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State Government News

Reynolds signs bill allowing child care workers to watch more children

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The new law raises the child-to-staff ratio for 2 and 3-year-olds, and allows16 and 17-year-olds to work for child care providers without supervision

Gov. Kim Reynolds signed a bill into law Thursday that will relax some staffing regulations for Iowa child care centers.

"When I convened the governor’s child care task force last year, one of the things that it discovered was that Iowa’s child care staffing ratios were some of the most restrictive in the country," Reynolds said at the bill signing Thursday at the Association of Business and Industry conference in Dubuque, "and so the task force and recommended new minimum child-staff ratios and the bill I’m going to sign today does just that."

The new law will allow 16- and 17-year-olds to provide child care for school-age children without additional supervision. Previously, child care workers had to be 18 years old to work unsupervised.

It will also raise the maximum number of toddlers a single provider is allowed to care for to one worker for every seven 2-year-olds and one worker for every 10 3-year-olds. That’s an increase from current rules that allow one worker to care for no more than six 2-year-olds or eight 3-year-olds.

Democrats and many child care professionals say these measures won’t help fix the child care shortage and could reduce the quality of child care in Iowa.

Kelly Donnelly left her job in early June after 12 years as the director of Grace Preschool in Des Moines. She said she was helping cover for classroom teachers and would leave at naptime to go to the Statehouse and speak out against these bills.

“They were like getting hit by tennis balls while you’re trying to play a game,” Donnelly said. “You’re just dodging left and right.”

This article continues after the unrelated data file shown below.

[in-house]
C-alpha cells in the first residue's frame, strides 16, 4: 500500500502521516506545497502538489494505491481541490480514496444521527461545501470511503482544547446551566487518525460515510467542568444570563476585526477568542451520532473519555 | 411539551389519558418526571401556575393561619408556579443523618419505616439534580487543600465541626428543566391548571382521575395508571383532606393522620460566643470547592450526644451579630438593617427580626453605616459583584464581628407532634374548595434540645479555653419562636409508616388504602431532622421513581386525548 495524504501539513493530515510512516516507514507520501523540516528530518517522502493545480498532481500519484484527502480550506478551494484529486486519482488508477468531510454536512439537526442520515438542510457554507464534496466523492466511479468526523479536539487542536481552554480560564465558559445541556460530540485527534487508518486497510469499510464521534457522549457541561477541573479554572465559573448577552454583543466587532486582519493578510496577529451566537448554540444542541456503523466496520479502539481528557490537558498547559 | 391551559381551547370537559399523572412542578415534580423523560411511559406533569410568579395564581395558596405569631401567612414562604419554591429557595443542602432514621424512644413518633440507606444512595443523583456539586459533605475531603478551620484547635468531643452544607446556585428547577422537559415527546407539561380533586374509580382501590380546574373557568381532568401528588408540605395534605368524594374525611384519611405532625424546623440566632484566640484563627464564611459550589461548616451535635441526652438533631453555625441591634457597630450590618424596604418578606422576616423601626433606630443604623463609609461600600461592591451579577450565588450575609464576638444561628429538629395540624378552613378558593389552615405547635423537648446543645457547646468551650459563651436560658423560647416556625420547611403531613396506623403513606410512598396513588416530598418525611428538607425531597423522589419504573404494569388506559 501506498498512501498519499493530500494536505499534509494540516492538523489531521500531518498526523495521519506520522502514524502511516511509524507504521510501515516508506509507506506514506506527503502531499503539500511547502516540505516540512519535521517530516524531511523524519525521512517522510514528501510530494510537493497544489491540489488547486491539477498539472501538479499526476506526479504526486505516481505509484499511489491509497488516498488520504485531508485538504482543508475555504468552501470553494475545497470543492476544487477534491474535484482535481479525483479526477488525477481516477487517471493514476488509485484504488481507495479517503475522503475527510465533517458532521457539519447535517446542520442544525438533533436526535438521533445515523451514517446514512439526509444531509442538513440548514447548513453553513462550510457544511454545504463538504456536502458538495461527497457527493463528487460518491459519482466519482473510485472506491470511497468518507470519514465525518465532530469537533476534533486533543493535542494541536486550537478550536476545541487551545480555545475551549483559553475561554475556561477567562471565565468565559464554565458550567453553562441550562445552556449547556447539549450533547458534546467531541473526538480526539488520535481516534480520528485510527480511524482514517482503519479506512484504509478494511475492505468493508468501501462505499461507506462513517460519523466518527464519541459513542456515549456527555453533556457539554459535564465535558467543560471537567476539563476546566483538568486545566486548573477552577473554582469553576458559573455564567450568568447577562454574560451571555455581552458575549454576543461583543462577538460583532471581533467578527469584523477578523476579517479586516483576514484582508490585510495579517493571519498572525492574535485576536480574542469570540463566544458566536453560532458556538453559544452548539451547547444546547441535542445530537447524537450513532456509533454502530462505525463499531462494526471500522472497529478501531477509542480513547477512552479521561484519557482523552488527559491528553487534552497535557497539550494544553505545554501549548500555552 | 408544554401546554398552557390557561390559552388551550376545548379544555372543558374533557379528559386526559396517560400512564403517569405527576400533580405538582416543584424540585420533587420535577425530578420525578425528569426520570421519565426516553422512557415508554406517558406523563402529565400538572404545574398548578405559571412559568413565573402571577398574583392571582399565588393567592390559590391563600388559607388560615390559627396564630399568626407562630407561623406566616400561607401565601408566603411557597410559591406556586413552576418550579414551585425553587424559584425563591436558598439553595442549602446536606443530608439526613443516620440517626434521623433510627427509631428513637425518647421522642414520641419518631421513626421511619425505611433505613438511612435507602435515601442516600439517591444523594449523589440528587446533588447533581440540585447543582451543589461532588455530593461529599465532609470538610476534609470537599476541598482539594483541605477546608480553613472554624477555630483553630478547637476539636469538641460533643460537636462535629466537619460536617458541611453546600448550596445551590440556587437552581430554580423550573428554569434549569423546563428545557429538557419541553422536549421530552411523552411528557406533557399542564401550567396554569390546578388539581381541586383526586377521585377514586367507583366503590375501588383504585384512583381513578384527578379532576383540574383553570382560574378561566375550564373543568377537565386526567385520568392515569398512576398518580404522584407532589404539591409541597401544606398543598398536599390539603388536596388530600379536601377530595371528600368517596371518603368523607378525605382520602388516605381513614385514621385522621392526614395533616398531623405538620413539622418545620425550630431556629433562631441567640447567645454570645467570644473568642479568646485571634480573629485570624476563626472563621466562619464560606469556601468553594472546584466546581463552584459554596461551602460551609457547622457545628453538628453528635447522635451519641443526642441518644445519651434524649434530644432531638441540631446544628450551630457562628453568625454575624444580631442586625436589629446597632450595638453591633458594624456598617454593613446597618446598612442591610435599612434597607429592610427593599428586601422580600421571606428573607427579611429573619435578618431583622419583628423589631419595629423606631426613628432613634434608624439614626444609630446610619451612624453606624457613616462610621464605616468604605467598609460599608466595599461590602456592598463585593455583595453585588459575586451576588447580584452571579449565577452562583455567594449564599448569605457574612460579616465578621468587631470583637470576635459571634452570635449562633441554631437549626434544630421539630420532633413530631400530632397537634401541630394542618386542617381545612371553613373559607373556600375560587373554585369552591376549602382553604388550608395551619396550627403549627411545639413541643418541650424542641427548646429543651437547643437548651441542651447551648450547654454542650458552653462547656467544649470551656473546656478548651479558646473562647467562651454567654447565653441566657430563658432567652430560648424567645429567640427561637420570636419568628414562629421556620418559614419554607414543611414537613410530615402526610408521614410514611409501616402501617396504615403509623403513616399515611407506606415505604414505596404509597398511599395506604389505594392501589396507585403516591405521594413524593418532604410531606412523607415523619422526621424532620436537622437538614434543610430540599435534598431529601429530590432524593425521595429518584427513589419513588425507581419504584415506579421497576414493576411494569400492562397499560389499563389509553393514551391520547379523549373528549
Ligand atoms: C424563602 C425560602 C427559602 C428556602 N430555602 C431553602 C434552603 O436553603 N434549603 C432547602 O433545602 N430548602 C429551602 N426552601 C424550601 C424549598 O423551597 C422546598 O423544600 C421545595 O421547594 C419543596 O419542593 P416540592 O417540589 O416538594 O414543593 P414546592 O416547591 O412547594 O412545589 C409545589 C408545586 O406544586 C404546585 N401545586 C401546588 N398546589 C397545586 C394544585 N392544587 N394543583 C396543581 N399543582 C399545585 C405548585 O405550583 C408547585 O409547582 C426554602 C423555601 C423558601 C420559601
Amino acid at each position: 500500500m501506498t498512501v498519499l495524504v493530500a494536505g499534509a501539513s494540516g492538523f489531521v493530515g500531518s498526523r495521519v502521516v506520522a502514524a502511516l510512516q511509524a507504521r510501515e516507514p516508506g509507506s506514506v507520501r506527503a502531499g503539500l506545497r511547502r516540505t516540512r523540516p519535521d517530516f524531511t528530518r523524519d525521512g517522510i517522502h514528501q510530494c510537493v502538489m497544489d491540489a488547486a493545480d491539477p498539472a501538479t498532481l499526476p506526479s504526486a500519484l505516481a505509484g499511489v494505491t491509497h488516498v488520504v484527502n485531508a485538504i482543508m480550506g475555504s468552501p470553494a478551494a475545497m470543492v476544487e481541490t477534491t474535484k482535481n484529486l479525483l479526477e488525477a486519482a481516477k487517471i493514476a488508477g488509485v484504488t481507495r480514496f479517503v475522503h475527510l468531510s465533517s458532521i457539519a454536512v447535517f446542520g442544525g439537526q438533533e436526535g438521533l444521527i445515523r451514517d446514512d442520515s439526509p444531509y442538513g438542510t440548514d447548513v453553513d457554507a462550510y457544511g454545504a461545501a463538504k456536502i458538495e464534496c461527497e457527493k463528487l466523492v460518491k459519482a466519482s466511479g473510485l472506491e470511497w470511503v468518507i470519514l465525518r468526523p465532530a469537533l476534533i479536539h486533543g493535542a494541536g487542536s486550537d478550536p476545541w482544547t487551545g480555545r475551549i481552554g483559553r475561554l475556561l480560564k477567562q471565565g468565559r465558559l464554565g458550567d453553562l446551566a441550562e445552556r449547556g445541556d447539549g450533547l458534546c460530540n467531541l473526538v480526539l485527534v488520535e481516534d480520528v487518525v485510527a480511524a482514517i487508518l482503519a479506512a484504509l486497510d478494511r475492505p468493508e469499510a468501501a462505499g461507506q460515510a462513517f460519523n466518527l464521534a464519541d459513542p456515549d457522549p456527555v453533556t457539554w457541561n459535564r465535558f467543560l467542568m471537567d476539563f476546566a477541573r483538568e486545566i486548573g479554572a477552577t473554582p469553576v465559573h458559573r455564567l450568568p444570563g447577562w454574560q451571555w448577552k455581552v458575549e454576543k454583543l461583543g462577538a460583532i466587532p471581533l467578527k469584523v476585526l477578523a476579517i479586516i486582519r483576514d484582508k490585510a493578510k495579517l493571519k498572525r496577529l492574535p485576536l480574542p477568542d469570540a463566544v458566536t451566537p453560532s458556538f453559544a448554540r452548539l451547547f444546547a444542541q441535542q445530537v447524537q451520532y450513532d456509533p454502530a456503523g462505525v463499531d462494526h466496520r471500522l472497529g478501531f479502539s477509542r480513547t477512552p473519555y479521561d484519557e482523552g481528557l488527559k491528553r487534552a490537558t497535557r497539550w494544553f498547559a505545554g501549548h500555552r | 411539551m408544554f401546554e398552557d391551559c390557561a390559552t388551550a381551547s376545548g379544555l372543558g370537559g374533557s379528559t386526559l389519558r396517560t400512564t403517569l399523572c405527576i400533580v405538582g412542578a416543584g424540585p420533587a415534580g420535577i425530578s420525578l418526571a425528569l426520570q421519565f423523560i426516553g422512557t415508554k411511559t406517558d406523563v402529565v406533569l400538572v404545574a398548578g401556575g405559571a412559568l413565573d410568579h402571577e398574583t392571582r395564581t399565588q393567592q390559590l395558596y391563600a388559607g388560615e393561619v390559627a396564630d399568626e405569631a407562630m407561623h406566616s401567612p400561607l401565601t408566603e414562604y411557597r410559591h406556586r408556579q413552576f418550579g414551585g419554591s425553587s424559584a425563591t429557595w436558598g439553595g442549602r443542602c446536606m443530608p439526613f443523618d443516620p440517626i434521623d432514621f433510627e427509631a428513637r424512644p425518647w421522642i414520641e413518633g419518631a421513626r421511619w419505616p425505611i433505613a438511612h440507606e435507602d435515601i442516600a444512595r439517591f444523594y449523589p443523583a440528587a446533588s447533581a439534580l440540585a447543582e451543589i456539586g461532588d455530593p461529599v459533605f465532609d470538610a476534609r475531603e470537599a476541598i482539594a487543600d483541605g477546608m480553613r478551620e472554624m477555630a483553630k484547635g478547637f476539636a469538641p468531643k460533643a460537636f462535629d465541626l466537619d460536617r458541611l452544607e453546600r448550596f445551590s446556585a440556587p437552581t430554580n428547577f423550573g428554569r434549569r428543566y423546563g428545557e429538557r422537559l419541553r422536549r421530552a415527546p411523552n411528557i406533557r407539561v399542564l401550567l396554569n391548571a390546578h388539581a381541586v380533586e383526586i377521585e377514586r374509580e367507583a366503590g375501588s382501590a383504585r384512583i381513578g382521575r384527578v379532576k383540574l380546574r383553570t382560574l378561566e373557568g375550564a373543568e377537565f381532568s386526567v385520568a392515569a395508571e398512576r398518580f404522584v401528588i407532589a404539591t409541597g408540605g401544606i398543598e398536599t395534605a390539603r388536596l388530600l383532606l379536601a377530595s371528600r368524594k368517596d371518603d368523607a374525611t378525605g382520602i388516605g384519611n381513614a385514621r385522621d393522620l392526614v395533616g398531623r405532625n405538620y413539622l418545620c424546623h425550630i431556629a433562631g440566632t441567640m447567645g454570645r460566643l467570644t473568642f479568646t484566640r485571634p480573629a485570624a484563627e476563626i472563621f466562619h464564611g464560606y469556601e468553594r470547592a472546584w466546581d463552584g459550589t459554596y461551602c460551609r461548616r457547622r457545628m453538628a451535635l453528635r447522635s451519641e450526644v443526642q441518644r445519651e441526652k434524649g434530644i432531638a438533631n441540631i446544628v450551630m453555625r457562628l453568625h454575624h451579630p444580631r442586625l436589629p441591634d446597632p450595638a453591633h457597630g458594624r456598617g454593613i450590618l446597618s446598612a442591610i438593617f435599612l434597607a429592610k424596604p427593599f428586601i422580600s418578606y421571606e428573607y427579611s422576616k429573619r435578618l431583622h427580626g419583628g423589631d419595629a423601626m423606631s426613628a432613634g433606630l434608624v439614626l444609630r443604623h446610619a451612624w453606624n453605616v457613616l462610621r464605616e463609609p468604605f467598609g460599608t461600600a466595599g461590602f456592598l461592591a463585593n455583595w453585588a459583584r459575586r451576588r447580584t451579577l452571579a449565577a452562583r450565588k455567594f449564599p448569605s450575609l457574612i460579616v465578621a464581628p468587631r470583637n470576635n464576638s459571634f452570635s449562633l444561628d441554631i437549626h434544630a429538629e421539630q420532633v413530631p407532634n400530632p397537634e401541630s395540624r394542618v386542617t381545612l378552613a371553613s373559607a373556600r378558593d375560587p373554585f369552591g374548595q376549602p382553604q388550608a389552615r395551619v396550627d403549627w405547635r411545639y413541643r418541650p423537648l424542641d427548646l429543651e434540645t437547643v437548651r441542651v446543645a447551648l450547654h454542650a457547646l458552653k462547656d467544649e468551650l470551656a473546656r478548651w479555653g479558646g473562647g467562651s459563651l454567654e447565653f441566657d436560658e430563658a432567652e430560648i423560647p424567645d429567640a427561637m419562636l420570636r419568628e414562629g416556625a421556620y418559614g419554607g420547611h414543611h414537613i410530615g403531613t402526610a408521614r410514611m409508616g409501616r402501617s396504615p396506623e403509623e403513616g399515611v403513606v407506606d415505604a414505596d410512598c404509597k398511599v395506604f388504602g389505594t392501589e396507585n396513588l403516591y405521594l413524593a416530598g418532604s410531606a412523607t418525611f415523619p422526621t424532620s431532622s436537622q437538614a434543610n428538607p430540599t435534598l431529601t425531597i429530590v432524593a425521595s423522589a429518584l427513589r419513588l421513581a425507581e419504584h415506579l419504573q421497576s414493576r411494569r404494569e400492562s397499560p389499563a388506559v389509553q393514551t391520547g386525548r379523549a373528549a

And she said the pandemic has led to developmental delays in kids and increased stress for teachers, parents and children.

“I haven’t seen one teacher or one director or one principal that’s like, ‘Yeah, we love that increased ratio and…less funding,’” Donnelly said. “And instead of making a pay raise for teachers, let’s just, you know, make more stress, and the quality for the children—it’s just going to go down and down.”

She said when she left her position, Grace Preschool was still waiting to receive funding from the state that was promised to certain preschool programs in the spring of 2021. Donnelly said she hopes lawmakers pass better child care bills next time.

Reynolds signed a separate bill into law Monday that will allow low-income families receiving child care assistance to enter an agreement with a child care center to pay more for care.

Supporters say it will help make up the gap between what the state pays providers and what providers charge those who don’t get assistance. Opponents of the new law say families who get child care assistance can’t afford to pay more, and that the policy could lead child care centers to pressure families into paying more.

Zachary Oren Smith contributed to this story.